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Offline Flyin6

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When to get out of stocks
« on: January 26, 2015, 09:34:16 AM »
Sorry, no charts again, but for traders, this is good information. Personally, I am all out of the market at this time, as a major collapse could cause government intervention (Read: Freezing of assets) that would not allow you to touch what you have left. Things are just too unstable on a worldwide basis to be gambling at all in my view...

When to Get Out of Stocks   
 By Brian Hunt and Ben Morris, DailyWealth Trader   
Monday, January 26, 2015 
 We're in the midst of one of the longest bull markets in history... And opinions are flying.

 Are we set to enjoy another year or two of big gains? Or are stocks about to crash in 2008 fashion?

 Our colleague Porter Stansberry believes the stock market is set for a huge correction this year. He believes governments around the world have borrowed and spent too much money. They've taken on financial obligations they can't possibly repay.

 We believe the risks Porter cites are a big concern. But we believe the stock market needs to bring in more public investors before hurting them with a bear market. That's just the way the market works. Drawing in more public investors will require at least another year of stocks rising. Our colleague Steve Sjuggerud is also in this camp.

 It can seem like a big disagreement. But if you're using smart asset allocation, smart position sizing, and trailing stop losses, you'll be just fine... no matter which opinion you follow...

 Earlier this month, we wrote an issue focused on the single most important factor that will get you through a financial crisis... asset allocation. The idea is to spread your wealth around in different asset classes... to be diversified. You want to own some gold, some cash, some real estate, some stakes in great businesses, and some trading positions.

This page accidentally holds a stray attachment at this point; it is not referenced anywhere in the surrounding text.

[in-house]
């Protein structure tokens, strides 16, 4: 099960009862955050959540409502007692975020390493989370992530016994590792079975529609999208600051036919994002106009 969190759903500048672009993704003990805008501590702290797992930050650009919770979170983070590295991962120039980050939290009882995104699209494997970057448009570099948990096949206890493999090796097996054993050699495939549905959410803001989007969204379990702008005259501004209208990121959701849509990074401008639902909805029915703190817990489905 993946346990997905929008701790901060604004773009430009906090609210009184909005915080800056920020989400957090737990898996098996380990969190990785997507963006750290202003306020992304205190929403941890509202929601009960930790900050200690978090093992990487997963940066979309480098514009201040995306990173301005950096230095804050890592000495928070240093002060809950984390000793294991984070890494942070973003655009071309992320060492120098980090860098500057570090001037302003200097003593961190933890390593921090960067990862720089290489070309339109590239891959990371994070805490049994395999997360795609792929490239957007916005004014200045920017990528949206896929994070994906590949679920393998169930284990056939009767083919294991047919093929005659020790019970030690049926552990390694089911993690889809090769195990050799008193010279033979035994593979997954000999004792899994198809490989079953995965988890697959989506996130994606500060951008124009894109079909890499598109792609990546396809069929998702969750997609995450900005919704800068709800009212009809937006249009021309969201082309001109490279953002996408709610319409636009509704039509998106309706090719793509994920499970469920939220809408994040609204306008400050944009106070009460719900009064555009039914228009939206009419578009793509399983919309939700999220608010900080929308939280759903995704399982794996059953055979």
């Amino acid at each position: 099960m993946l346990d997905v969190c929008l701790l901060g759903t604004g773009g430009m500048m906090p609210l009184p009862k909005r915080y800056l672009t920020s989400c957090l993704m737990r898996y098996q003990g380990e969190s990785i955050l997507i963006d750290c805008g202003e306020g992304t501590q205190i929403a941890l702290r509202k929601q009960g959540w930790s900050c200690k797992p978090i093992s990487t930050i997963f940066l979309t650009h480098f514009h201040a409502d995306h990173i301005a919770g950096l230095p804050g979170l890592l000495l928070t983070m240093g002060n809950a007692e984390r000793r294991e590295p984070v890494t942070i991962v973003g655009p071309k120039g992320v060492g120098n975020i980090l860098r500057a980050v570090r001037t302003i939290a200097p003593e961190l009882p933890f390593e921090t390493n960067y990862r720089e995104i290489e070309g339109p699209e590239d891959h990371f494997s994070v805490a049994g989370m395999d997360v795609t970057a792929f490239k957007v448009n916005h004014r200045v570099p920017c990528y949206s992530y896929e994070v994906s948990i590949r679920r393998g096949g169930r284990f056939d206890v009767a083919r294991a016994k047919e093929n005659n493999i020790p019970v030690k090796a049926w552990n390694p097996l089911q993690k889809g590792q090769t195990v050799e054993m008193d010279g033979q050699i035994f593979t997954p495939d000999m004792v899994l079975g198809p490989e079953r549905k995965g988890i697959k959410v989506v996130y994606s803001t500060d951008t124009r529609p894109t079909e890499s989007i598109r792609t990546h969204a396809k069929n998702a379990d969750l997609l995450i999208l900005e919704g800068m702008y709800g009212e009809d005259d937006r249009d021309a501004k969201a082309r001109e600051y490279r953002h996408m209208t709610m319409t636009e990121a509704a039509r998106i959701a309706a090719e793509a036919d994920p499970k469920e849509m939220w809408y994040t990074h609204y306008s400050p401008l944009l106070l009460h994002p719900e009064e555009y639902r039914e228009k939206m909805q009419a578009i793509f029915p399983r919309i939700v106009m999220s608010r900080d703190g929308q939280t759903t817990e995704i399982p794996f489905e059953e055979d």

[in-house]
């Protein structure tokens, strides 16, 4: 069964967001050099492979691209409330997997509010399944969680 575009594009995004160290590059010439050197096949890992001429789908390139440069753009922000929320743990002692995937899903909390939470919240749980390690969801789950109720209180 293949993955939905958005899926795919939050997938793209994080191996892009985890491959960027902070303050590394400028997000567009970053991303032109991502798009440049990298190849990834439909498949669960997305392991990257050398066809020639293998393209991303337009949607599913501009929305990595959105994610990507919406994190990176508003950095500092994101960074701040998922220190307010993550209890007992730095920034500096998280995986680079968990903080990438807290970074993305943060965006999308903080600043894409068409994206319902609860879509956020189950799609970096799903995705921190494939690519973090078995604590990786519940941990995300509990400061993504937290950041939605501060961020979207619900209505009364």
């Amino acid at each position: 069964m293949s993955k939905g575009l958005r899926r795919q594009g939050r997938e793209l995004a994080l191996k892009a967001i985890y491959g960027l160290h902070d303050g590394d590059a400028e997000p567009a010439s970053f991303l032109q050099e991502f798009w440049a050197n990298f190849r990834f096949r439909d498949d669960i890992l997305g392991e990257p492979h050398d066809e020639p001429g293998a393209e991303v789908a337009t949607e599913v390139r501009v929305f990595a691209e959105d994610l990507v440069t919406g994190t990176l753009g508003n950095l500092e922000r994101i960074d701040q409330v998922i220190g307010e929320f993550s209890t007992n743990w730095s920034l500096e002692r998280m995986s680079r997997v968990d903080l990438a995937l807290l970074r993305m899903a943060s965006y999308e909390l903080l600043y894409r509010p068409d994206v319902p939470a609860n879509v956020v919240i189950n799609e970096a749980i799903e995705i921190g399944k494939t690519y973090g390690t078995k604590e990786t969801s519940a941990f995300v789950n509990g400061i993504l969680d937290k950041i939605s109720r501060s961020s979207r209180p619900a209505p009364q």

We write about this vital idea so much that we're confident you've taken action. But given the possibility of a bear market ahead, how should you manage your stock holdings?

 The answer is much simpler than you might expect.

Use trailing stop losses.

 A trailing stop loss is a predetermined price at which you will exit a stock holding. It literally stops a loss. It's calculated as a percentage below a stock's highest recent price. For example, let's say you buy a stock at $10 per share and use a 15% trailing stop. If the stock rises to $20, you sell the stock if it falls 15% to $17.

 The beauty of trailing stop losses is that they allow you to stay long during the uptrend... while providing a pre-determined plan for exiting positions when the trend turns lower.

 To get an idea of how trailing stop losses can allow you to sidestep market crashes, let's look at how they performed in advance of the horrible 2007/2008 stock market crash.

 Let's say you bought an S&P 500 index fund in the beginning of 2004... And you were using a 15% trailing stop.

 As you can see in the chart below, you stayed in the market for the full run higher. Your trailing stop kicked you out on January 18, 2008... only after the S&P 500 fell 15% from its peak (and hit 1,325). You came away with a 19% gain on your investment.

 In the next chart, you can see getting out at 1,325 saved you from taking major losses. The index didn't bottom until March 2009. The low was 677... 49% below where you exited.

 It was a huge crash. And trailing stops would have allowed you to avoid the worst of it. They allowed you to ride the uptrend and cash out with profits.

 If you had a 30% allocation to stocks - which is the upper range of the asset allocation we laid out in our earlier essay - and if you stopped out 15% below the peak, you would have added 5.7% to your total wealth. (That's the 19% profit times the 30% asset allocation.)

 Now imagine you bought the same index at the same time... but had all of your savings in stocks, and didn't use a stop loss. Your net worth would have dropped 39% from the beginning of 2004 to the March 2009 bottom.

 This is a powerful example of how trailing stop losses married with smart asset allocation can make you and your portfolio extremely robust... and able to handle big stock market declines.
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